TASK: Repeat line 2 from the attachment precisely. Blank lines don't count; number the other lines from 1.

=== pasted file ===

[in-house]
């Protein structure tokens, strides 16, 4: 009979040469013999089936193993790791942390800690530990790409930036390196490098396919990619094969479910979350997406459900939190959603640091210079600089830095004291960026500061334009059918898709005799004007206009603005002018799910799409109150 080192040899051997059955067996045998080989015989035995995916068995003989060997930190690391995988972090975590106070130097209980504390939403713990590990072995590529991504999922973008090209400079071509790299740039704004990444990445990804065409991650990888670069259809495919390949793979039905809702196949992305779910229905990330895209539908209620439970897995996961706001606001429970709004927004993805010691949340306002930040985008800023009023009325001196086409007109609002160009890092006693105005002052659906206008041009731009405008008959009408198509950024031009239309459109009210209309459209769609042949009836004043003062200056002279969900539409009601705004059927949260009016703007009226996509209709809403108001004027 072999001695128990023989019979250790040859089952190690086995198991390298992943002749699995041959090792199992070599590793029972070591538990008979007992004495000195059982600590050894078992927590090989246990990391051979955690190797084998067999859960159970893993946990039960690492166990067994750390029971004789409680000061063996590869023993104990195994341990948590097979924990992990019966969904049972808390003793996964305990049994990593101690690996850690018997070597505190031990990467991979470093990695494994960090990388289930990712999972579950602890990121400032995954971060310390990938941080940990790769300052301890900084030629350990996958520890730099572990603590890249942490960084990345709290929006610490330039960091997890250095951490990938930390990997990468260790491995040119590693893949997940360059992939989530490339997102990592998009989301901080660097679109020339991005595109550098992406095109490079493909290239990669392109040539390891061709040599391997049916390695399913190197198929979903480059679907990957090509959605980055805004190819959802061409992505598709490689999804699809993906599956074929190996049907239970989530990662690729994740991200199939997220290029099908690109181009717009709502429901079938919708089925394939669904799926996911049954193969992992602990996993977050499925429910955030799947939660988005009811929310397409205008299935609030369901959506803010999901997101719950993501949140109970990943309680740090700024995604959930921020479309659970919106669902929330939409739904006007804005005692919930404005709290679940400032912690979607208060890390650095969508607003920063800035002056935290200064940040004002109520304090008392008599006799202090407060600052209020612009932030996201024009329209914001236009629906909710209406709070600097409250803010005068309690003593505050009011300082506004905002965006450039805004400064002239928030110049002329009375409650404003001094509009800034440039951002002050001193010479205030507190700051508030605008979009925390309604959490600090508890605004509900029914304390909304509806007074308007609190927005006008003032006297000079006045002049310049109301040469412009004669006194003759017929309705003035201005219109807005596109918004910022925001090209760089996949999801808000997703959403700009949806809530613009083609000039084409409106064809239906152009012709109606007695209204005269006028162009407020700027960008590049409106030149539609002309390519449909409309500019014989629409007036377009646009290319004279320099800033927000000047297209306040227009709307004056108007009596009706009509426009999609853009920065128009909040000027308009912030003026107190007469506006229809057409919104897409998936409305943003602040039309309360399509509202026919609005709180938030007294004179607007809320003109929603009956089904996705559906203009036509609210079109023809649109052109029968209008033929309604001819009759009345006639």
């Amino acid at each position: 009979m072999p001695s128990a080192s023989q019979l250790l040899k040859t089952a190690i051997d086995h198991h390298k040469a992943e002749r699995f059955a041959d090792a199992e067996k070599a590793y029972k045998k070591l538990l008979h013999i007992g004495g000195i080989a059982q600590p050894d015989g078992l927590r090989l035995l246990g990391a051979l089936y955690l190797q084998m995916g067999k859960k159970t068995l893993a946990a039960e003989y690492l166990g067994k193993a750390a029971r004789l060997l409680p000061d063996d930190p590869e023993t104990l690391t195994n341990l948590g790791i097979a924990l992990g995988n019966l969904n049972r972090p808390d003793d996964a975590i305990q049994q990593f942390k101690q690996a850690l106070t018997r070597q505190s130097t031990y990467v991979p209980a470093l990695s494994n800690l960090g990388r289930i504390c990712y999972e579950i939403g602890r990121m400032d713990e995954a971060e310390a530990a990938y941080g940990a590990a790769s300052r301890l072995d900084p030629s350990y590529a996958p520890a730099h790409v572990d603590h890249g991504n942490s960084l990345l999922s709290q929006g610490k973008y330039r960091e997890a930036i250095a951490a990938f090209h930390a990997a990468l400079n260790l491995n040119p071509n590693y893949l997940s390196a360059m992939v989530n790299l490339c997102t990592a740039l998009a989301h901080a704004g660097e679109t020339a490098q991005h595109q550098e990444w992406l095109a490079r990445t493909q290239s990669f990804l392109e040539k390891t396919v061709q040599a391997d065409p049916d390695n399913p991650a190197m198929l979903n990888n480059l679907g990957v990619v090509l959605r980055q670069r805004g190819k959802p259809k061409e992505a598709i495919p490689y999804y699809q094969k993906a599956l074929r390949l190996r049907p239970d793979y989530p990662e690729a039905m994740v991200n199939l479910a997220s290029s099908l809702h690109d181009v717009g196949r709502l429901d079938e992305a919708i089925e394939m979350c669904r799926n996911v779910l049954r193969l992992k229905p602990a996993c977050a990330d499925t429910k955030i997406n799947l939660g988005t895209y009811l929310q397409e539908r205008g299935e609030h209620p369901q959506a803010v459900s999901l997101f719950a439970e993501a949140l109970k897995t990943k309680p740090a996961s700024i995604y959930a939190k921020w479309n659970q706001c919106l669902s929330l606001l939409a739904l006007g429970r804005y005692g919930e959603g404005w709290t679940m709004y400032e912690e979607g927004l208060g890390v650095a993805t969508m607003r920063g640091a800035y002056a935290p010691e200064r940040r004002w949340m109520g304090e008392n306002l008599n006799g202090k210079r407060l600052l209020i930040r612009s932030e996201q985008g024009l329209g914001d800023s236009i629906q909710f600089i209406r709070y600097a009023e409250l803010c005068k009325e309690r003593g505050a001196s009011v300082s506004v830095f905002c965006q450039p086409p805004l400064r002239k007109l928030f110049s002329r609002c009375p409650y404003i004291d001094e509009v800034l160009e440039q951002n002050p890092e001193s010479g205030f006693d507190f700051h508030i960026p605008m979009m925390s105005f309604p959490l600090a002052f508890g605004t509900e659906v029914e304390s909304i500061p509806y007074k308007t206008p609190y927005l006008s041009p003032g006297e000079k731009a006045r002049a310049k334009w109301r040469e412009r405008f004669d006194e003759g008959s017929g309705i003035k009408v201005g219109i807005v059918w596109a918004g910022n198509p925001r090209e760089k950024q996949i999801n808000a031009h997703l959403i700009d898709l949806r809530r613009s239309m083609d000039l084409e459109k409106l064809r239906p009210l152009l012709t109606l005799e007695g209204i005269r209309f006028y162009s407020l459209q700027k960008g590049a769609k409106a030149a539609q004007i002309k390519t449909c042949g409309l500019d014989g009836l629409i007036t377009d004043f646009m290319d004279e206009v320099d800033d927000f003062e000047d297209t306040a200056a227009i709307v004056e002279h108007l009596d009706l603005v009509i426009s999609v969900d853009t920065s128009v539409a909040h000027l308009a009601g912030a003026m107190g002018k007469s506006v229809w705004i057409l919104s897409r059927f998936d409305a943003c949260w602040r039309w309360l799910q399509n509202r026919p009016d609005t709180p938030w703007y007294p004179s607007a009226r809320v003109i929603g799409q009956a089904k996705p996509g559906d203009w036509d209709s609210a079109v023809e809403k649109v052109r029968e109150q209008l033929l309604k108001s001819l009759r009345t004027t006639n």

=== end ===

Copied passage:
């Protein structure tokens, strides 16, 4: 009979040469013999089936193993790791942390800690530990790409930036390196490098396919990619094969479910979350997406459900939190959603640091210079600089830095004291960026500061334009059918898709005799004007206009603005002018799910799409109150 080192040899051997059955067996045998080989015989035995995916068995003989060997930190690391995988972090975590106070130097209980504390939403713990590990072995590529991504999922973008090209400079071509790299740039704004990444990445990804065409991650990888670069259809495919390949793979039905809702196949992305779910229905990330895209539908209620439970897995996961706001606001429970709004927004993805010691949340306002930040985008800023009023009325001196086409007109609002160009890092006693105005002052659906206008041009731009405008008959009408198509950024031009239309459109009210209309459209769609042949009836004043003062200056002279969900539409009601705004059927949260009016703007009226996509209709809403108001004027 072999001695128990023989019979250790040859089952190690086995198991390298992943002749699995041959090792199992070599590793029972070591538990008979007992004495000195059982600590050894078992927590090989246990990391051979955690190797084998067999859960159970893993946990039960690492166990067994750390029971004789409680000061063996590869023993104990195994341990948590097979924990992990019966969904049972808390003793996964305990049994990593101690690996850690018997070597505190031990990467991979470093990695494994960090990388289930990712999972579950602890990121400032995954971060310390990938941080940990790769300052301890900084030629350990996958520890730099572990603590890249942490960084990345709290929006610490330039960091997890250095951490990938930390990997990468260790491995040119590693893949997940360059992939989530490339997102990592998009989301901080660097679109020339991005595109550098992406095109490079493909290239990669392109040539390891061709040599391997049916390695399913190197198929979903480059679907990957090509959605980055805004190819959802061409992505598709490689999804699809993906599956074929190996049907239970989530990662690729994740991200199939997220290029099908690109181009717009709502429901079938919708089925394939669904799926996911049954193969992992602990996993977050499925429910955030799947939660988005009811929310397409205008299935609030369901959506803010999901997101719950993501949140109970990943309680740090700024995604959930921020479309659970919106669902929330939409739904006007804005005692919930404005709290679940400032912690979607208060890390650095969508607003920063800035002056935290200064940040004002109520304090008392008599006799202090407060600052209020612009932030996201024009329209914001236009629906909710209406709070600097409250803010005068309690003593505050009011300082506004905002965006450039805004400064002239928030110049002329009375409650404003001094509009800034440039951002002050001193010479205030507190700051508030605008979009925390309604959490600090508890605004509900029914304390909304509806007074308007609190927005006008003032006297000079006045002049310049109301040469412009004669006194003759017929309705003035201005219109807005596109918004910022925001090209760089996949999801808000997703959403700009949806809530613009083609000039084409409106064809239906152009012709109606007695209204005269006028162009407020700027960008590049409106030149539609002309390519449909409309500019014989629409007036377009646009290319004279320099800033927000000047297209306040227009709307004056108007009596009706009509426009999609853009920065128009909040000027308009912030003026107190007469506006229809057409919104897409998936409305943003602040039309309360399509509202026919609005709180938030007294004179607007809320003109929603009956089904996705559906203009036509609210079109023809649109052109029968209008033929309604001819009759009345006639």